It's a tough one, because Jay David Bolter (2001) originally said that "print isn't dead; it's just carried into a new medium." To an extent, I agree. However, I think that print may not be dead, but print isn't privileged. This means that even if you want to read a piece from MLA Profession, a print journal that's published annually, you can get that online if you want to read it. You may have to pay, or whatever. I think that some of the issues of open access are going to be another one of those challenges. In some ways, it seems to me to be a false binary. Pieces published in Computers and Composition print are available online. Now Elsevier has moved to a system that even though we might actually have print journal issues, as soon as a print piece has been accepted and gone through the production process, it is available to the scholarly community (for a fee, of course), but it is available to that scholarly community immediately. So, I don't think that print is dead. I just think that we are not going to access print text in paper mode.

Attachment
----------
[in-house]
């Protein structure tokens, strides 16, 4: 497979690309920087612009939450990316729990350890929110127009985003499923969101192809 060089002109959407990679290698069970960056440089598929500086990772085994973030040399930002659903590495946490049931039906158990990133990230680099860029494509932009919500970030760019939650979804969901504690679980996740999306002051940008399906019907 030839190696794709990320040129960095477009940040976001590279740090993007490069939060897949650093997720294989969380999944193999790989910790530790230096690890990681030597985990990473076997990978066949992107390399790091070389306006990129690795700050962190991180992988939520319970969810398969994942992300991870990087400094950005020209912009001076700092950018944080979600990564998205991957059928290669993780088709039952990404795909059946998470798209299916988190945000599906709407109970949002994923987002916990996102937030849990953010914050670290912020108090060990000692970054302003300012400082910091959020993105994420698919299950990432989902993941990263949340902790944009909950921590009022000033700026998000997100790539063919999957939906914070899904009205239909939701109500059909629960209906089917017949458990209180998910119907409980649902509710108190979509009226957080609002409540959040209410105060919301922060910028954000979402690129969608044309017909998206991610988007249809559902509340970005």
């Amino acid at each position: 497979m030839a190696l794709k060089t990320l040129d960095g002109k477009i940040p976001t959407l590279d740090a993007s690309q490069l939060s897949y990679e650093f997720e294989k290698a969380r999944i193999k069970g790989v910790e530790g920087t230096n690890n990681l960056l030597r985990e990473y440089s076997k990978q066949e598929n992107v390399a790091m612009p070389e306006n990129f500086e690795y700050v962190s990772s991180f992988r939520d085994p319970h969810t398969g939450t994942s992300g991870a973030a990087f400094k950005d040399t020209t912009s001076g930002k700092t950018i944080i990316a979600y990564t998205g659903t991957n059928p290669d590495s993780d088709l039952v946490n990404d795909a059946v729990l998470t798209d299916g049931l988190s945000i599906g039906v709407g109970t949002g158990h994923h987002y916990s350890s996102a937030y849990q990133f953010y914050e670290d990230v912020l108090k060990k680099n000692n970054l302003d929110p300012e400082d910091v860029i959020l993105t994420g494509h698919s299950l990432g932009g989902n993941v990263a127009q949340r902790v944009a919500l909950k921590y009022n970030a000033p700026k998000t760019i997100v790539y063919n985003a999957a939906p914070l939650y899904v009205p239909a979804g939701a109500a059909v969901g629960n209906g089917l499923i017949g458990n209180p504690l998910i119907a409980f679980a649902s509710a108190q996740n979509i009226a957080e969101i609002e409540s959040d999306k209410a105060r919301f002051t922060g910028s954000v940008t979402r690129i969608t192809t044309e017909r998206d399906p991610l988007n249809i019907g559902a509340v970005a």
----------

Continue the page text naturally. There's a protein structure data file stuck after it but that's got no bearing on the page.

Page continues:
I was initially very, very shocked when Cindy and Gail spoke to me at the Spring 2010 4C's [Conference on College Composition and Communication] about Gail's decision to retire and their belief that I would make a good editor of C&C print. I just couldn't believe that they would even think of me for that. I've had success with the online journal but working with Elsevier and managing the big enterprise that is C&C print was a great honor but at the same time very daunting. I was a little worried that I wouldn't be able to live up to their belief in me. At the same time, I very much wanted to do it. I think that the opportunity to work with both Gail and Cindy in such a collaborative way was a wonderful mentoring experience for me to be ultimately named incoming editor. Through that opportunity, it has been great to understand the nuances of running a print journal and the way in which Computers and Composition has really helped to shape a field. Again, on one level that's very daunting, because I know that I am filling very big shoes and don't think I will be able to fit into them in the same way that Cindy Selfe and Gail Hawisher have. At the same time, I want to try and honor the legacy that they've established through this journal, also through Kate Kiefer's initial involvement as well. I think that that's been an important part of my professional life. I know that it wasn't a rite. It was because of the interviewing process required with Elsevier, who ultimately selected me for the position. It was something I had to earn and prove, and I feel like I'm earning it. I'm trying to earn it and trying to prove it every day through the valuable work that we do at Bowling Green for the journal. Just as with C&C Online, I wouldn't be able to accomplish anything with regard to C&C print if I didn't have the wonderful team of associate editors and assistant editors, particularly Alison Witte and Heather Trahan. Alison is Associate Editor on the editorial side, and Heather is Associate Editor for production. Heather is the one, in fact, who supervises the assistant editors, all the wonderful individuals who copyedit the manuscripts. I'm very blessed to have the community, Cindy and Gail, and the field of computers and writing. But I'm also very blessed to have the Bowling Green team who helped to sustain the legacy that is Computers and Composition, in the sub–discipline of computers and writing.